By Kim Toscano
When I lived in Michigan a co-worker declared one cold winter day, “I’ll never live anywhere again where I can’t grow camellias.” In the dead of winter, she longed for the winter blooms of her Southern roots. In the horticulture world, we call this zone envy – the desire to grow plants from outside your hardiness zone.
While it may take a bit more work and some forward thinking, gardeners outside the Deep South can certainly enjoy the bounties of traditional “southern” beauties like camellias and gardenias. We’ll start with the simplest methods, then move on to more challenging strategies.
For my friend in Michigan, our winters were a bit too cold to grow camellias outdoors in winter, but container-grown camellias are always an option. Containers allow you the freedom to bring plants indoors for the winter. However, some plants fare better indoors than others. Plants adapted to a dry season, like agapanthus, salvias, and do well in an unheated sun porch or other sunny, cool space (ideally between 45 and 55 degrees Fahrenheit). Perennials like ‘Sterling Moon’ Lunar Lights™ Begonia or succulents like ‘Color Guard’ Yucca or Skyscaper® Senecio can be grown like houseplants near a warm sunny window.
Dig and Store Tropical Beauties
Northern gardeners are accustomed to digging gladiolas and dahlias for winter storage. Many tropical and sub-tropical plants like ‘Poquito’ Banana, ‘Black Ripple’ Colocasia, and canna can also be stored dormant over the winter. Store these plants as you would dahlias, in a dark, damp location. Basements, root cellars, and unheated garages provide an ideal storage space as long as temperatures remain above freezing.
Growing in Microclimates
I was surprised to find an oleander plant living in a private garden in Oklahoma City. It had been planted in the ground years before and was thriving, despite our cold winters. Oleander plants like Twist of Pink™ are hardy to USDA Zone 8, but Oklahoma City is only zone 7a.
So how did the plant survive? It was growing against a sunny, south-facing brick wall in a protected courtyard above a ravine. The dark red brick held heat from the sun, warming the air and soil, while the courtyard wall directed cold winds down into the ravine. This favorable habitat within a larger climate zone is called a microclimate. By taking advantage of microclimates, you can often push winter hardiness by up to one zone.
Find the perfect niche in your garden for experimenting beyond your hardiness zone.
- Heat Sinks. South-facing walls absorb solar heat while protecting plants from the wind. West-facing walls also receive a great deal of sun, but in certain locations, may be exposed to winter winds. Paved patios and stonework in and around garden beds also absorb and radiate heat, warming surrounding areas.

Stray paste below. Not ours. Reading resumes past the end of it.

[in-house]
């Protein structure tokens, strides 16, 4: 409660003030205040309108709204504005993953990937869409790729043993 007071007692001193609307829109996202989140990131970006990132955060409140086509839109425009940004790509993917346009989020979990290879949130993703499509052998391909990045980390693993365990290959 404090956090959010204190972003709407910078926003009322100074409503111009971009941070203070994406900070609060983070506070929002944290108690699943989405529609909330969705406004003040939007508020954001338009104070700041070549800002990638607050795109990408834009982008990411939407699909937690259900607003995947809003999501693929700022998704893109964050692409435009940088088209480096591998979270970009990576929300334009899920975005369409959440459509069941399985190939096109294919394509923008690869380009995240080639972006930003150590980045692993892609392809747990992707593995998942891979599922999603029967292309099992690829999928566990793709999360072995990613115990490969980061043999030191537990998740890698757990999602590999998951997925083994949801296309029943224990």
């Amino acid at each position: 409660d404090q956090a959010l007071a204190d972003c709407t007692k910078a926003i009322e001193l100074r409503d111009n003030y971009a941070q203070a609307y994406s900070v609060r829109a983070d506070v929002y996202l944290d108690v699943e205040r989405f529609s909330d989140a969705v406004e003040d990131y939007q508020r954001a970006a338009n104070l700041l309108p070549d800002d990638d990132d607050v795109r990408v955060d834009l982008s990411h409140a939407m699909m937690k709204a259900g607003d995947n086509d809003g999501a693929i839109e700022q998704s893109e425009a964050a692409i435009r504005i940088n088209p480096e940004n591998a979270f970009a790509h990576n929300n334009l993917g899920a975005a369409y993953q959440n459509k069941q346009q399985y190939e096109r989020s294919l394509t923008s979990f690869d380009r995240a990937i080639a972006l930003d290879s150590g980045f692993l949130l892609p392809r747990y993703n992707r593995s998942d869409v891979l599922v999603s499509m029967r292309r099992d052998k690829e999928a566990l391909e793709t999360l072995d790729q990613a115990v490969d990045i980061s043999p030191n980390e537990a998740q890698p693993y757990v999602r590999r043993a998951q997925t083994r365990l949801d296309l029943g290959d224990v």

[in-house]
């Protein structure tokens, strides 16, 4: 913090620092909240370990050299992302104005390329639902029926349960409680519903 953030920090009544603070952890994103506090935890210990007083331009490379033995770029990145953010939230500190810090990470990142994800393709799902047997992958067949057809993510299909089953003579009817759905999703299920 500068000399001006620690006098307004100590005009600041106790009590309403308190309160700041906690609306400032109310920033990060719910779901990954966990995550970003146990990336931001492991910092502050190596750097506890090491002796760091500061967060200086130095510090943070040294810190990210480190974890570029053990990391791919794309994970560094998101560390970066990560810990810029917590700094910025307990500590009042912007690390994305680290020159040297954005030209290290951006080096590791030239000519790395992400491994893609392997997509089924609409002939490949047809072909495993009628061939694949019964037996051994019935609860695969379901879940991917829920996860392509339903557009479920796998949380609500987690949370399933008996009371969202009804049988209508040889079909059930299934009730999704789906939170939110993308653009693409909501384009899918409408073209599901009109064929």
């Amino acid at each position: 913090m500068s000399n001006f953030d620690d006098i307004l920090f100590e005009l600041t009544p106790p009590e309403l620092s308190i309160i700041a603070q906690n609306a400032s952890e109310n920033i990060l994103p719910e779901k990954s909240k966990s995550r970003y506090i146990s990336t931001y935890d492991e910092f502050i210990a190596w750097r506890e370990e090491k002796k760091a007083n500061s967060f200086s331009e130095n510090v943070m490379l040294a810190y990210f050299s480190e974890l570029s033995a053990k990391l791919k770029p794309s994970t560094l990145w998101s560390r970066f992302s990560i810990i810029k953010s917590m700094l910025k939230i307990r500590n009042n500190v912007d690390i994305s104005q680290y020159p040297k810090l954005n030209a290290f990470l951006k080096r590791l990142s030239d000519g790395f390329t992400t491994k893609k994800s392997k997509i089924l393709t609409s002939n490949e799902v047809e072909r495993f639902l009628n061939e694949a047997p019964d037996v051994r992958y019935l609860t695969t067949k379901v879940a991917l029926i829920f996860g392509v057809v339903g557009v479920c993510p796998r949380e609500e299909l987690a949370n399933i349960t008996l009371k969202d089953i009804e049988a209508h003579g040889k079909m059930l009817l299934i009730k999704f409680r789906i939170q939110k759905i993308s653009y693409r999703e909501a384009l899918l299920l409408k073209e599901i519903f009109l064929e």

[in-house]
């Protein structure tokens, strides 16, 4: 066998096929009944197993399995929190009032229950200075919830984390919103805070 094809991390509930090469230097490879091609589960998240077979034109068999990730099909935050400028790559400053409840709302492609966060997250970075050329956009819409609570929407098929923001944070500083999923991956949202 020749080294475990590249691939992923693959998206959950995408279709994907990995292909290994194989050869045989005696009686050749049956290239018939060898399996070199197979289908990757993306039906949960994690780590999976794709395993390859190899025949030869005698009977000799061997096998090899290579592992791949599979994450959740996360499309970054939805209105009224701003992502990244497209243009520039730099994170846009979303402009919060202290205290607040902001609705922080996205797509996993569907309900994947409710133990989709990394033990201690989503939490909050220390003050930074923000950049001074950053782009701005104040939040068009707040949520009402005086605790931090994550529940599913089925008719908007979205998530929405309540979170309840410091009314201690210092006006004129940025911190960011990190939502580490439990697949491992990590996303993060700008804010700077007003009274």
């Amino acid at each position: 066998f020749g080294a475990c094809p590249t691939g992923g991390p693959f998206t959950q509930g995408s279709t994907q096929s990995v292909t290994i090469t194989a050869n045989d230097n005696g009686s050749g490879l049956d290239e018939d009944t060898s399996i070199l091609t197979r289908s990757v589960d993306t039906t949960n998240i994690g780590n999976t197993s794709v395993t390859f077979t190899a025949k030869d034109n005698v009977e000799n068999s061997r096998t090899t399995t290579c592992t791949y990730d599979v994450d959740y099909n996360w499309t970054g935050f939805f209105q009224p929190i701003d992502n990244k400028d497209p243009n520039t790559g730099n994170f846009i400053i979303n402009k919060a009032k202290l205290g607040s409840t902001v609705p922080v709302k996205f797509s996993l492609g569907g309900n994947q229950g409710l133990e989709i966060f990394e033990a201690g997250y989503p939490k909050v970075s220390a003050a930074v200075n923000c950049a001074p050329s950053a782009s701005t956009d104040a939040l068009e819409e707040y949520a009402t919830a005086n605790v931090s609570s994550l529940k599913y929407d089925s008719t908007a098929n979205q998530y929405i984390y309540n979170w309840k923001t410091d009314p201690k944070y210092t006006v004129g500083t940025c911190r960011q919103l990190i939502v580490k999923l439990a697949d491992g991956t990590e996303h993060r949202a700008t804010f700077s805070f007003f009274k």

- Wind Protection. Fences and dense plantings can serve as windbreaks to divert freezing winds. And remember, cold air moves downhill, so protected areas at the top of a slope will be warmer than those that are downhill.
- Mulch Heavily. Some perennials that die back to the ground in winter can be successfully overwintered in cooler climates by piling on the mulch for extra insulation.
Be Ready for Extremes
My garden is in zone 7, but this year, a cold snap drove nighttime temperature to -15 degrees F, which is Zone 5. That freeze, and several nights of below zero temperatures that followed, would have been a death sentence for several of my plants, including DownHome Harvest® ‘Little Miss Figgy’ Fig. Luckily these plants are against my house in a protected courtyard. I covered them with blankets and tarps and crossed my fingers. They came through the cold with little damage. When you push plants beyond the limits, watch for extreme weather events and take precautions when the temperatures dip.
Experiment with Die-Back Plants
Not all the plants in my garden made it through the cold snap unscathed. (I ran out of tarps!) However, some plants readily regrow from their roots when the tops freeze back. I was ever so thankful my ‘Soft Caress’ Mahonia regrew when the freeze killed all but the lowest branches (these were buried in snow). The same is true for my Flirt™ Nandina. When pushing the limits on plants, start with species that can regrow from the base. Figs fit the bill. As do crapemyrtles.
In addition to these strategies for pushing the limits, there are plenty of Southern Living Plants well adapted for northern gardens. Hardy shrubs like Mountain Snow™ Pieris, Pancake™ Arborvitae, It’s a Breeze® Groundcover Rose and White Wedding® Hydrangea are hardy to zone 4, as are heucherellas. Enter your zip code in the “Find Your Zone” tool to discover Southern Living Plants that are hardy to your region.